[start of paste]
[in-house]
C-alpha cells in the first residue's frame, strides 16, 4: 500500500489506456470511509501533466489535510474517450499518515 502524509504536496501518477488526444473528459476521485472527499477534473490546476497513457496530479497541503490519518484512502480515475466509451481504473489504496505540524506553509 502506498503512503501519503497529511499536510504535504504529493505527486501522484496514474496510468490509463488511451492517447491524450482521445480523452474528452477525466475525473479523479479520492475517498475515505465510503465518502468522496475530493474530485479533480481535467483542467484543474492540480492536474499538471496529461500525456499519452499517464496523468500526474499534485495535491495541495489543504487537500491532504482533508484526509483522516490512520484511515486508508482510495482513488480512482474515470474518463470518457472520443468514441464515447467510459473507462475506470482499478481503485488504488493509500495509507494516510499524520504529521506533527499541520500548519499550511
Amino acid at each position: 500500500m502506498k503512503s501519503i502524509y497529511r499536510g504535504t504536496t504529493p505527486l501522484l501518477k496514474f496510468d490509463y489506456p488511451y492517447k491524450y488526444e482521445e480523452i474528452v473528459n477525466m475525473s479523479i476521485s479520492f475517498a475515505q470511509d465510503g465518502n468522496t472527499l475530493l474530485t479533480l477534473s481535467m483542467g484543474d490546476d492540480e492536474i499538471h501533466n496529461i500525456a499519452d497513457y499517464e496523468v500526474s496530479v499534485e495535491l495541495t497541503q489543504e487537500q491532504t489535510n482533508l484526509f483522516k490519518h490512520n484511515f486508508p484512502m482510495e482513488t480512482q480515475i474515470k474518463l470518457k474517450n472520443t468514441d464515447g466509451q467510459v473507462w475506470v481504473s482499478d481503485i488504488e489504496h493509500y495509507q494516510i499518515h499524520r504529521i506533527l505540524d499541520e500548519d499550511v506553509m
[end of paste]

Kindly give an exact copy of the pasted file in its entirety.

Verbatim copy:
[in-house]
C-alpha cells in the first residue's frame, strides 16, 4: 500500500489506456470511509501533466489535510474517450499518515 502524509504536496501518477488526444473528459476521485472527499477534473490546476497513457496530479497541503490519518484512502480515475466509451481504473489504496505540524506553509 502506498503512503501519503497529511499536510504535504504529493505527486501522484496514474496510468490509463488511451492517447491524450482521445480523452474528452477525466475525473479523479479520492475517498475515505465510503465518502468522496475530493474530485479533480481535467483542467484543474492540480492536474499538471496529461500525456499519452499517464496523468500526474499534485495535491495541495489543504487537500491532504482533508484526509483522516490512520484511515486508508482510495482513488480512482474515470474518463470518457472520443468514441464515447467510459473507462475506470482499478481503485488504488493509500495509507494516510499524520504529521506533527499541520500548519499550511
Amino acid at each position: 500500500m502506498k503512503s501519503i502524509y497529511r499536510g504535504t504536496t504529493p505527486l501522484l501518477k496514474f496510468d490509463y489506456p488511451y492517447k491524450y488526444e482521445e480523452i474528452v473528459n477525466m475525473s479523479i476521485s479520492f475517498a475515505q470511509d465510503g465518502n468522496t472527499l475530493l474530485t479533480l477534473s481535467m483542467g484543474d490546476d492540480e492536474i499538471h501533466n496529461i500525456a499519452d497513457y499517464e496523468v500526474s496530479v499534485e495535491l495541495t497541503q489543504e487537500q491532504t489535510n482533508l484526509f483522516k490519518h490512520n484511515f486508508p484512502m482510495e482513488t480512482q480515475i474515470k474518463l470518457k474517450n472520443t468514441d464515447g466509451q467510459v473507462w475506470v481504473s482499478d481503485i488504488e489504496h493509500y495509507q494516510i499518515h499524520r504529521i506533527l505540524d499541520e500548519d499550511v506553509m